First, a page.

Twitter ads are getting more and more peculiar


  • Twitter is seeing a surge of peculiar ads from identical e-commerce platforms.
  • Users have raised concerns about the quality and legality of products.
  • Many of these ad accounts have been suspended.

In the whirlpool of social media, Twitter has carved out a unique space. As a platform, it fosters connectivity, ideas, and even revolutions. But, like all digital landscapes, Twitter is not exempt from the pull of advertising, which, in recent times, has been morphing into increasingly peculiar forms.

The curious case of odd Twitter advertisements

In a journey that feels akin to navigating through a digital reincarnation of the Betterware Catalogue, Twitter’s advertising terrain is dotted with promoted tweets from blue-tick accounts pushing everything from pet products to gadgets, featuring speedy videos and links to cookie-cutter e-commerce platforms.

Names like Zotu, Dulo, and Loza become common sights, peddling goods that run the gamut from fascinating to dubious. The digital bombardment of these ads has often been the cause of irritation for Twitter users.

Some even turned to the platform’s “added context” feature, voicing concerns about the quality and legality of products offered. In a surprising twist, these highlighted ad accounts were recently found to be suspended.

So, what’s the story behind these ads? A deeper probe revealed a trail that leads to an array of similar commerce websites such as Tace, Vore, and Toba. These sites were not only strikingly identical but were also built using the same version of WordPress and relied on the same Woocommerce plugin.

The peculiarities don’t stop there. The e-commerce sites listed headquarter addresses that were more illusion than reality. One example was Sene, whose HQ was the former location of a restaurant in Mayfair.

These dubious addresses are a clear violation of advertising standards, especially in the UK, which mandates accurate information about business locations in ads targeting its consumers.

Despite the elusive nature of these operations, an investigation traced back the operations to a Singapore-registered dropshipping agent named Poxdo. This entity is the common denominator in orders made through various shopfronts and seemingly unrelated websites.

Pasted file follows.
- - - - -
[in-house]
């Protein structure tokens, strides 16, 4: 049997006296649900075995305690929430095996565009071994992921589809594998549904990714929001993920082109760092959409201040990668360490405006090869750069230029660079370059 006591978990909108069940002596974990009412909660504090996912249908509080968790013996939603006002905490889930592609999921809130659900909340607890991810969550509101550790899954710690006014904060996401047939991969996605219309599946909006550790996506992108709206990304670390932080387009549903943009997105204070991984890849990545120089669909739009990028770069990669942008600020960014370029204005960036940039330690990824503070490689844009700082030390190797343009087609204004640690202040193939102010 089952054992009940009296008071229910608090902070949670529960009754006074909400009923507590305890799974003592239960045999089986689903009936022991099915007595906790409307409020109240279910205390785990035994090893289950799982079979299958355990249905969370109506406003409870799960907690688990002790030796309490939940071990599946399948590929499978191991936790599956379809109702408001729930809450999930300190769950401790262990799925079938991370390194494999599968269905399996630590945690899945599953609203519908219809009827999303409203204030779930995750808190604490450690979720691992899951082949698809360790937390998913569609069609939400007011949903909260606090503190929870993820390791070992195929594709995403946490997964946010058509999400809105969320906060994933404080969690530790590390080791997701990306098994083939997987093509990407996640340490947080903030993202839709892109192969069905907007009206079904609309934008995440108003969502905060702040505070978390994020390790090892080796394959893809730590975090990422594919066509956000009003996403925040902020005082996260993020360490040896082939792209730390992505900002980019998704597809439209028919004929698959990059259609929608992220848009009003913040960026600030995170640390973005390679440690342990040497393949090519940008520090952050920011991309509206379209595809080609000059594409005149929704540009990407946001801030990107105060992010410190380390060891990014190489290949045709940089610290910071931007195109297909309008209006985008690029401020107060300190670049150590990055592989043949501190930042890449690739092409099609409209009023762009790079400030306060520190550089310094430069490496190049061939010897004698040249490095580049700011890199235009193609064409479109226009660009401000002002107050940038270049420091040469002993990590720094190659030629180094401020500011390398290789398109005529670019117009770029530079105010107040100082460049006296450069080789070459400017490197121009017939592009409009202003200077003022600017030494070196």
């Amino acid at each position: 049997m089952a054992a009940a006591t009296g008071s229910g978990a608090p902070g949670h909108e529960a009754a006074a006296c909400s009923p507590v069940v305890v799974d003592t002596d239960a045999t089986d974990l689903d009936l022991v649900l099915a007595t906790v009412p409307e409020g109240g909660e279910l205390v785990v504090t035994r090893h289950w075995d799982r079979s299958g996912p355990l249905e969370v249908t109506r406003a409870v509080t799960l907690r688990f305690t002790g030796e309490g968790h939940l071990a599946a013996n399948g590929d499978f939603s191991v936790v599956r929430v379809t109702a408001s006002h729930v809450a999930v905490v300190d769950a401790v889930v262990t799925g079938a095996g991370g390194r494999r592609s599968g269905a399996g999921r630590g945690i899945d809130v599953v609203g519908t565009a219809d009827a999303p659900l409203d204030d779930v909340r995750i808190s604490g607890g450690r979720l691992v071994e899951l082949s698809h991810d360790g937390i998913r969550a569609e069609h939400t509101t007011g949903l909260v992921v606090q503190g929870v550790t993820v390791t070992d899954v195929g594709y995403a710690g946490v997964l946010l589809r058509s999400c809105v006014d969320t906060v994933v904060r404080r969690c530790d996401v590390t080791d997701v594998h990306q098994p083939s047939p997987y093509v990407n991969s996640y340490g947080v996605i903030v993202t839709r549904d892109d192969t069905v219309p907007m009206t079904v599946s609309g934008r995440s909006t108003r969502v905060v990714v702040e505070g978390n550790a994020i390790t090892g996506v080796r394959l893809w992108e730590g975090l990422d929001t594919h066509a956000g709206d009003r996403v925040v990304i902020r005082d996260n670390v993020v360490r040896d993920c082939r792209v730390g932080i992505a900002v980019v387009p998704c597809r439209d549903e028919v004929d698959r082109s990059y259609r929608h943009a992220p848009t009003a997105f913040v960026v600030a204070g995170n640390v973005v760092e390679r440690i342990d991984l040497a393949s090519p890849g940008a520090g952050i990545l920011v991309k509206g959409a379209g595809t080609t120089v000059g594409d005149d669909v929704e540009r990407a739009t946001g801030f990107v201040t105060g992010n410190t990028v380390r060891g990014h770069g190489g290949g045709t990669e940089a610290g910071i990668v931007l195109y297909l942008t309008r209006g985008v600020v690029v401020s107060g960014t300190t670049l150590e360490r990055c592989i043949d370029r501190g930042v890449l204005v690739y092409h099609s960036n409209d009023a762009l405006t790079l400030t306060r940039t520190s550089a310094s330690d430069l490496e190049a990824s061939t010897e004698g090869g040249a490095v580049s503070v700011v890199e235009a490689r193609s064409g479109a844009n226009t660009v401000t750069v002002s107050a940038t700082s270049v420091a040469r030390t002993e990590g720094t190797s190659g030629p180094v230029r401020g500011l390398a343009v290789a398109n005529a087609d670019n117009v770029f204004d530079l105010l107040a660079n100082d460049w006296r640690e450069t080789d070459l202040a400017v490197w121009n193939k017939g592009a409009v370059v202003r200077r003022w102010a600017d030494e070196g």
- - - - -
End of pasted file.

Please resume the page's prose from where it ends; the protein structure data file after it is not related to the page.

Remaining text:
The masterminds behind the mystery

Digging further into the labyrinth, the records show Poxdo PTE Ltd was established in 2020. Lee Ming Chung, a citizen of Singapore, and Nguyen Dac Manh of Ha Noi, Vietnam are listed as its directors. Contacting either director proved futile, with emails going unanswered and LinkedIn messages ignored.

The case is riddled with additional mysteries. For instance, an unused framework of a WordPress-based storefront was found on Poxdo’s website, with template posts credited to “Maximus Brainsby.”

Bringing the narrative full circle to Twitter, the mysterious “Maximus Brainsby” was also found to be mentioned on a Shopify user forum, where it was associated with a tool for dropshippers, aptly named Pexgle.

As we delve into the quagmire of peculiar Twitter ads, the real picture begins to emerge. The digital landscape is fraught with oddities and deceit, a theatre where things are seldom as they seem.

Through clever manipulation of e-commerce platforms and liberal use of dropshipping agents, a network of odd, often irritating ads pervade our Twitter feeds.

The story is not over, and many questions remain unanswered. Who truly sits behind the operations of these ads? What further peculiarities lurk behind the digital curtain of Twitter’s ad universe?

The enigma continues to unravel, reminding us to tread carefully and remain vigilant in the increasingly complicated landscape of digital advertising on Twitter. With each new revelation, the case of Twitter’s peculiar ads becomes a little less opaque, and a little more intriguing.

Disclaimer: The information provided is not trading advice. Cryptopolitan.com holds no liability for any investments made based on the information provided on this page. We strongly recommend independent research and/or consultation with a qualified professional before making any investment decision.

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Jai Hamid

Jai Hamid is a passionate writer with a keen interest in blockchain technology, the global economy, and literature. She dedicates most of her time to exploring the transformative potential of crypto and the dynamics of worldwide economic trends.

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